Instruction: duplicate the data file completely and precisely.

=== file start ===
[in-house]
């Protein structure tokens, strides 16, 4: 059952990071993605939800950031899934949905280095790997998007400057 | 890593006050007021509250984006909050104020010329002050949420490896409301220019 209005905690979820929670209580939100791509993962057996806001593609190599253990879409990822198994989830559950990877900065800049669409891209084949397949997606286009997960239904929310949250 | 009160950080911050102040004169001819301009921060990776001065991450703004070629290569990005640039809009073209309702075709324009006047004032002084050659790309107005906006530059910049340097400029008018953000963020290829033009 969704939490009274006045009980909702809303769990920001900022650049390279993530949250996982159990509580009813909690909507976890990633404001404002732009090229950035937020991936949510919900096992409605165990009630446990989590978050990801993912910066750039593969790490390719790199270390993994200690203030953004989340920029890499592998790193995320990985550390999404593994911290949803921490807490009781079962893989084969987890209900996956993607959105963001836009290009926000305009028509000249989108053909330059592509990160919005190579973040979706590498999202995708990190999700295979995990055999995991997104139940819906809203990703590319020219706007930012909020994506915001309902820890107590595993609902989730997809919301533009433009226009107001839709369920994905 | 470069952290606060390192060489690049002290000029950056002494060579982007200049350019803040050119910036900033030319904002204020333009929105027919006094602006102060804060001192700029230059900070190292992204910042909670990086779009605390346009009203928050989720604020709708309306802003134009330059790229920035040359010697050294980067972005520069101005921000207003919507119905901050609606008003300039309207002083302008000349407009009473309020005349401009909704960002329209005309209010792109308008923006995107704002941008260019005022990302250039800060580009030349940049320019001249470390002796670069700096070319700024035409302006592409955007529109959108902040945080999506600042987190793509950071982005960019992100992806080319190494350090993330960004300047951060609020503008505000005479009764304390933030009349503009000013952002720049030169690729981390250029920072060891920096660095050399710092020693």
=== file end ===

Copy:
[in-house]
């Protein structure tokens, strides 16, 4: 059952990071993605939800950031899934949905280095790997998007400057 | 890593006050007021509250984006909050104020010329002050949420490896409301220019 209005905690979820929670209580939100791509993962057996806001593609190599253990879409990822198994989830559950990877900065800049669409891209084949397949997606286009997960239904929310949250 | 009160950080911050102040004169001819301009921060990776001065991450703004070629290569990005640039809009073209309702075709324009006047004032002084050659790309107005906006530059910049340097400029008018953000963020290829033009 969704939490009274006045009980909702809303769990920001900022650049390279993530949250996982159990509580009813909690909507976890990633404001404002732009090229950035937020991936949510919900096992409605165990009630446990989590978050990801993912910066750039593969790490390719790199270390993994200690203030953004989340920029890499592998790193995320990985550390999404593994911290949803921490807490009781079962893989084969987890209900996956993607959105963001836009290009926000305009028509000249989108053909330059592509990160919005190579973040979706590498999202995708990190999700295979995990055999995991997104139940819906809203990703590319020219706007930012909020994506915001309902820890107590595993609902989730997809919301533009433009226009107001839709369920994905 | 470069952290606060390192060489690049002290000029950056002494060579982007200049350019803040050119910036900033030319904002204020333009929105027919006094602006102060804060001192700029230059900070190292992204910042909670990086779009605390346009009203928050989720604020709708309306802003134009330059790229920035040359010697050294980067972005520069101005921000207003919507119905901050609606008003300039309207002083302008000349407009009473309020005349401009909704960002329209005309209010792109308008923006995107704002941008260019005022990302250039800060580009030349940049320019001249470390002796670069700096070319700024035409302006592409955007529109959108902040945080999506600042987190793509950071982005960019992100992806080319190494350090993330960004300047951060609020503008505000005479009764304390933030009349503009000013952002720049030169690729981390250029920072060891920096660095050399710092020693």